The Turkish court in Diyarbakir on Monday rejected bids to be released from pre-trial detention by two members of the parliament for the Kurdish Peace and Democratic Party (BDP), Gulser Yildirim and Ibrahim Ayhan. Yildirim and Ayhan have been detained [Reuters report] since 2010 when they were each charged with links to the militant Kurdistan Workers Party (PKK) [party website]. This decision came after Turkey's top court ruled [Turkish Weekly report] that the long-term detention of another member of parliament of the opposing party pending trial was in contradiction to the Constitution of the Republic of Turkey [text, PDF]. In this ruling, the top court promised to act in accordance with the rulings of the European Court of Human Rights (ECHR) [official website]. The leaders of the PKK claim that the denial of the release was political and disregarded the public will as the decision occurred in the mainly Kurdish southeast region. The BDP called the ruling a "legal scandal." The government responded that the judiciary is independent in their decisions.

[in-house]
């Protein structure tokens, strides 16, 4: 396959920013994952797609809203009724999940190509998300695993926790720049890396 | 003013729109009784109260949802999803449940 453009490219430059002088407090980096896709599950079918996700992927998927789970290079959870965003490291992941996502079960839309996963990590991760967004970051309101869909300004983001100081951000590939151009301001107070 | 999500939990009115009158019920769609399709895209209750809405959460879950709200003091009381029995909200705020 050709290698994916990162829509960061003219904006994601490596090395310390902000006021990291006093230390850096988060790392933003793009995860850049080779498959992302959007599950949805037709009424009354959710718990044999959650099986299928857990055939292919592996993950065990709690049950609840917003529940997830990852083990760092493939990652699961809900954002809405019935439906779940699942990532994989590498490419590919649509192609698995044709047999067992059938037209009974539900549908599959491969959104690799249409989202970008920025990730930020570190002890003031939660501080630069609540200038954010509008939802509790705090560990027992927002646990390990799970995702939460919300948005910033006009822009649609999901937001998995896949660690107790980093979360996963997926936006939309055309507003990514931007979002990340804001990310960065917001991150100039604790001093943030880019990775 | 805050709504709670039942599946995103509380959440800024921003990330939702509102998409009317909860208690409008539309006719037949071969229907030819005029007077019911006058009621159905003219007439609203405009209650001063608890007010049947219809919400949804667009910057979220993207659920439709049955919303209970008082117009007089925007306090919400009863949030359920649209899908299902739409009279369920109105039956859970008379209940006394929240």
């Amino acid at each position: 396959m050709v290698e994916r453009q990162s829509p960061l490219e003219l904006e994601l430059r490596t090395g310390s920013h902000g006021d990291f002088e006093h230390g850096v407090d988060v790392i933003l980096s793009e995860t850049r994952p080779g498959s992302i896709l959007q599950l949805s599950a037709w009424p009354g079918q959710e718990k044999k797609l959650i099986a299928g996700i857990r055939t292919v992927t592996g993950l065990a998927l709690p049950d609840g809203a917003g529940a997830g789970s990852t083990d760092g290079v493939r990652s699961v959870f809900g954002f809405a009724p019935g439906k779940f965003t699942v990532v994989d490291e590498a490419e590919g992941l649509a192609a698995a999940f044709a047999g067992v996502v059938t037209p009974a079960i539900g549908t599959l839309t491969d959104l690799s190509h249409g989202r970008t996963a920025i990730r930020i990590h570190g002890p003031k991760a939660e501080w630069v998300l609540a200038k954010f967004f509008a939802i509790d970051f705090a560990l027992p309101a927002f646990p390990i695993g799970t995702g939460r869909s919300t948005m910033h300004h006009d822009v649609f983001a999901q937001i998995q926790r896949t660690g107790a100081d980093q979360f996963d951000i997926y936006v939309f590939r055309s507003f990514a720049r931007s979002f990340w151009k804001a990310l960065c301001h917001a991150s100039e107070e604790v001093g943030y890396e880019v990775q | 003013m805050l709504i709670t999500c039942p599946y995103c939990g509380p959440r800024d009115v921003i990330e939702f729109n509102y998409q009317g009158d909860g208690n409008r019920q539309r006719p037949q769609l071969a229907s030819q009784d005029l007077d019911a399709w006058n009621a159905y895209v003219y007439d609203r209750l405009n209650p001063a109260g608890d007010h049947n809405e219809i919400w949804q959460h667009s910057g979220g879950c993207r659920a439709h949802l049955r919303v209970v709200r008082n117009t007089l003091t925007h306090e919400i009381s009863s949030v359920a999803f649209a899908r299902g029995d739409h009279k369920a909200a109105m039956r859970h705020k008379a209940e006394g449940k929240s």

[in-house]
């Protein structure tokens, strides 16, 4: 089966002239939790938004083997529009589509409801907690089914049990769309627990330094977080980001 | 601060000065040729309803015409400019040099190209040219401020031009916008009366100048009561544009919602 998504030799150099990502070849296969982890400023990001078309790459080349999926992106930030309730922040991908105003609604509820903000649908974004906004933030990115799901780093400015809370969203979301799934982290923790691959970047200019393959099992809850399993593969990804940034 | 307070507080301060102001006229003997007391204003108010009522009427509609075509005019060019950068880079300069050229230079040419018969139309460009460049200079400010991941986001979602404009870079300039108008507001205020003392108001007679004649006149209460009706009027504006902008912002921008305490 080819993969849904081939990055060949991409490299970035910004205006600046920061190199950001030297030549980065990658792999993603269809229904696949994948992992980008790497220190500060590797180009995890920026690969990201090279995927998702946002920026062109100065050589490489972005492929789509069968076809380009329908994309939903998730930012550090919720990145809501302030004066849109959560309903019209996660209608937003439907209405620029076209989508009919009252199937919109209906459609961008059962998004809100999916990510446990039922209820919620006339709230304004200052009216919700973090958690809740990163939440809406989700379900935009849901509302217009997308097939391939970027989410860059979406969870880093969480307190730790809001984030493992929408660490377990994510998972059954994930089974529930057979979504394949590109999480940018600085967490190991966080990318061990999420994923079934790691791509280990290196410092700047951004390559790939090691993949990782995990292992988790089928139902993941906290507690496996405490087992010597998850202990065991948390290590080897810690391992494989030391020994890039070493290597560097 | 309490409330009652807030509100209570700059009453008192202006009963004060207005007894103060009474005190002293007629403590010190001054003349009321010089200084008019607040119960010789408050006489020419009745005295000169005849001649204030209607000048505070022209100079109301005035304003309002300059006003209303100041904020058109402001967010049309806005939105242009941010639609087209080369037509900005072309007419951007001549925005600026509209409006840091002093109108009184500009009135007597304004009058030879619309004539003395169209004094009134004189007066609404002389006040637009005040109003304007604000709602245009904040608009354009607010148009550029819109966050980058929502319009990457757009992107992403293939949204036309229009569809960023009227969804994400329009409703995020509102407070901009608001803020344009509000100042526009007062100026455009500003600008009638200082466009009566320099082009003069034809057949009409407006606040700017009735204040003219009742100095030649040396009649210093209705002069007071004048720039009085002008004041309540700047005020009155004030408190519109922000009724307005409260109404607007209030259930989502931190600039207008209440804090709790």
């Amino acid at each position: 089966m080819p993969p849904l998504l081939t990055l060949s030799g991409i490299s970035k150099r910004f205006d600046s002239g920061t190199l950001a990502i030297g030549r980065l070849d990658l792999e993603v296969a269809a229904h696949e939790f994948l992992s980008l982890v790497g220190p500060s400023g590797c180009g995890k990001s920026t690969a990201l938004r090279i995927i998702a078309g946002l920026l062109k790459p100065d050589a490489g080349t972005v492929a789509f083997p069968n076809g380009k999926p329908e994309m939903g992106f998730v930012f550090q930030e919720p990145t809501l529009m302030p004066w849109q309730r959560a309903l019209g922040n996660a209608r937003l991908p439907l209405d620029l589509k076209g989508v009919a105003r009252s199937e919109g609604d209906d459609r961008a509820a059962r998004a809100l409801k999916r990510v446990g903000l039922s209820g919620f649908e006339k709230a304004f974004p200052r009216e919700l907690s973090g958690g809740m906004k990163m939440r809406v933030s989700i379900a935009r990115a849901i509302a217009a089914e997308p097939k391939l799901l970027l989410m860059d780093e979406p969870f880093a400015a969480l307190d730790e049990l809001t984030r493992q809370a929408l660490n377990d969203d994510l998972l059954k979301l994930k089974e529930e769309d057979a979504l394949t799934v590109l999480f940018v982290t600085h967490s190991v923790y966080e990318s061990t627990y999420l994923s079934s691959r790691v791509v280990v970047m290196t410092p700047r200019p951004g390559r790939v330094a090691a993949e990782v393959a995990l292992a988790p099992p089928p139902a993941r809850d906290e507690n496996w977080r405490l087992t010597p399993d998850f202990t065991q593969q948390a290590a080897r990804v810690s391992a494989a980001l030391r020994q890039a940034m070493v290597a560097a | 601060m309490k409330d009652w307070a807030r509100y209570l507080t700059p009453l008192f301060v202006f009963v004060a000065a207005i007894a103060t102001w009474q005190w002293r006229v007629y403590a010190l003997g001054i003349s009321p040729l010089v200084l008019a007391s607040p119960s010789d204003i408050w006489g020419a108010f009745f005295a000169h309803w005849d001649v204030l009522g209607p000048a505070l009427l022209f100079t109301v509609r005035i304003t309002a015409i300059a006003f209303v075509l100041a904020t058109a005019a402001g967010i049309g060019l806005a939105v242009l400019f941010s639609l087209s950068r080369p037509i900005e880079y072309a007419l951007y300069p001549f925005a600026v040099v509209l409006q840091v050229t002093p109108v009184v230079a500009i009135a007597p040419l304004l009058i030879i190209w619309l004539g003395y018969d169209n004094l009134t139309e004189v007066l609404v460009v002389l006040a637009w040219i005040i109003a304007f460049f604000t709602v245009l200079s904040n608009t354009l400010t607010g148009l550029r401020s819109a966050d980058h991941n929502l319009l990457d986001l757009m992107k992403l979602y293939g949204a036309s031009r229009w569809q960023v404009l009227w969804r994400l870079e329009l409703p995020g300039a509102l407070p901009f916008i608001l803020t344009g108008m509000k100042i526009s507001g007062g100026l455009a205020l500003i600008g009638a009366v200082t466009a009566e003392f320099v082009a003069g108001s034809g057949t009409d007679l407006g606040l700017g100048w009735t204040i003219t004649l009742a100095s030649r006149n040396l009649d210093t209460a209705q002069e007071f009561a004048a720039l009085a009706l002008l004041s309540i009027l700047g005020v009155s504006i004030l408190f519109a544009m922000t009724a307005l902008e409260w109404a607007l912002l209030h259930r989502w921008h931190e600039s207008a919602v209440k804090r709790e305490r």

Turkey has recently received criticism [JURIST report] regarding human rights, particularly following the violent protests that began in Istanbul this summer. In June the UN Office of the High Commissioner for Human Rights urged [JURIST report] the Turkish government to ensure the rights of its citizens to assemble freely and in a peaceful manner. The PKK is considered [JURIST report] a terrorist group by the Turkish government, the EU and the US. In 2012 a Turkish court ordered [JURIST report] the release of 16 individuals detained on accusations of having links to Kurdish militants. In 2012, when the individuals were released, around 200 others remained in detention for accusations of coup-plotting and terrorism. The BDP was created [JURIST report] on the basis of the Democratic Society Party, which was banned [JURIST report] by Turkey's Constitutional Court [official website, in Turkish] in December 2009 because the party was cooperating with the PKK.